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  • EUR/GBP is back from lows of just above 0.8800 but still lower on the day.
  • GBP continues to benefit from the “vaccine trade” and is one of the better G10 FX performers.

EUR/GBP has been on the front foot in recent trade, having climbed from session lows below 0.8810 (fresh multi-month lows, incidentally) back towards the 0.8850 mark. The 0.8800 level will be a key area of support going forward. The pair is still lower on the day, however, down about 0.2% or 15 pips. GBP is one of the better G10 performing currencies on the day, while the euro has not been doing quite so well.

UK factors to consider

It seems that GBP continues to benefit from the vaccine trade; the country hit nearly 9M over the weekend, with a record 591K vaccines administered on Sunday alone. The country remains well ahead of competitors such as the US and EU, which continues to be cited as a GBP positive. Meanwhile, 300K residents of Hong Kong are expected to seek residency in the UK following China’s recent crackdown in the freedoms of the city, which some analysts are also citing as a tailwind for the currency.

The Telegraph reported over the weekend that social distancing rules may remain in place in the UK for the entire year unless vaccines prove to be 85% effective and the latest modelling suggests the country will experience a third large spike in deaths later in the year unless vaccines significantly cut transmission. This is obviously not good news, though if this is the case for the UK, it is likely going to also be the case for other countries, which will likely be impacted worse by a third wave later in the year given that the UK’s vaccination programme is ahead of most of its developed market peers. In other words, if economic restrictions cannot be lifted as quickly as hoped, this is unlikely to weigh on GBP given that other countries are likely to face the same problem.

In other news, the UK has applied to join the CPTPP, a free trade agreement involving 11 Asian and Pacific nations; analysts note that the immediate economic impact is likely to be modest as the UK already has free trade agreements in place with a number of CPTPP members. In other words, this news likely isn’t boosting GBP relative to its peers too much.

Eurozone factors to consider

A turn for the better in vaccine news has not been able to help the euro’s woes; European Commission President Ursula von der Leyen announced over the weekend that AstraZeneca had agreed to deliver an additional 9M does in Q1, bringing its total deliveries to 40M. This is still well below the number of doses the company was supposed to be delivering to the EU in Q1 and both France and Germany continue to threaten legal action against any firm that favours orders from the UK.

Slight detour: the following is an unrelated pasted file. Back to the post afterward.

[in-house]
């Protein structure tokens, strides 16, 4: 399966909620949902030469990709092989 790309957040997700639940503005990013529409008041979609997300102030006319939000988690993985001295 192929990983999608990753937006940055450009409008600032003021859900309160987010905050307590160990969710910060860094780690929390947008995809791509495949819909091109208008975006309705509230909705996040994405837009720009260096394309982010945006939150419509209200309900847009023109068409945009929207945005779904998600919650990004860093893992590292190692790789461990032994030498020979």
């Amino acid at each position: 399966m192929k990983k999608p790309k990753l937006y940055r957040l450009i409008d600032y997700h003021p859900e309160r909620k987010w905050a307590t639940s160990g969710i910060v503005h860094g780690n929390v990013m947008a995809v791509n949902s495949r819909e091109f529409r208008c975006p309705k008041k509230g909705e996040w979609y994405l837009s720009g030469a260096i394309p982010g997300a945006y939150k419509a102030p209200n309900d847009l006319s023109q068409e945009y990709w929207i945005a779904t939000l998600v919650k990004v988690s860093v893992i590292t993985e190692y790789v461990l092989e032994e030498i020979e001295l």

Significantly worse than expected German Retail Sales data for December is contributing to euro underperformance on Monday; sales fell 9.6% MoM in December, a much larger drop than the expected 2.6%. On a YoY basis, sales were only up 1.5% versus December 2019, well below expectations for a 5.0% rise. Meanwhile, Markit Manufacturing PMI data from the bloc was mixed; Spanish Manufacturing PMI came in below expectations for 50.9 at 49.3 while Italian Manufacturing PMI was a fair bit better than expected at 55.1 versus consensus forecasts for 52.4. Both were first estimates for December. Meanwhile, the final estimate for Germany, France and the Eurozone as a whole came in a little above the preliminary estimates released about a week and a half ago. Final point on Eurozone data; the bloc’s unemployment rate for December came in at 8.3% as expected, unchanged from November.

The euro largely ignored ECB commentary over the weekend; ECB Governing Council Member Isabel Schnabel talked about inflation, saying that a rise in inflation is expected this year but should not be confused with a sustained increase and that the central bank is still more worried about inflation being too low. A rate hike in the current environment would have devastating consequences, she said. Meanwhile, ECB Governing Council Member Klaas Knot talked about why he thinks global equity markets have been performing well as of late, saying recent strong performance could be the result of growing hopes for economic recovery and does not necessarily mean that prices are overly inflated. Finally, ECB Chief Economist Phillip Lane noted that buying stocks or bank bond is not in the ECB’s toolbox and reiterated that the current toolbox includes a mix of short-term rates, asset purchases, targeted lending and forward guidance.

Meanwhile, traders continue to ignore Italian political machinations as former PM Giuseppe Conte struggles to put together a new government. As long there is no general election, expect markets to continue to ignore events in Rome.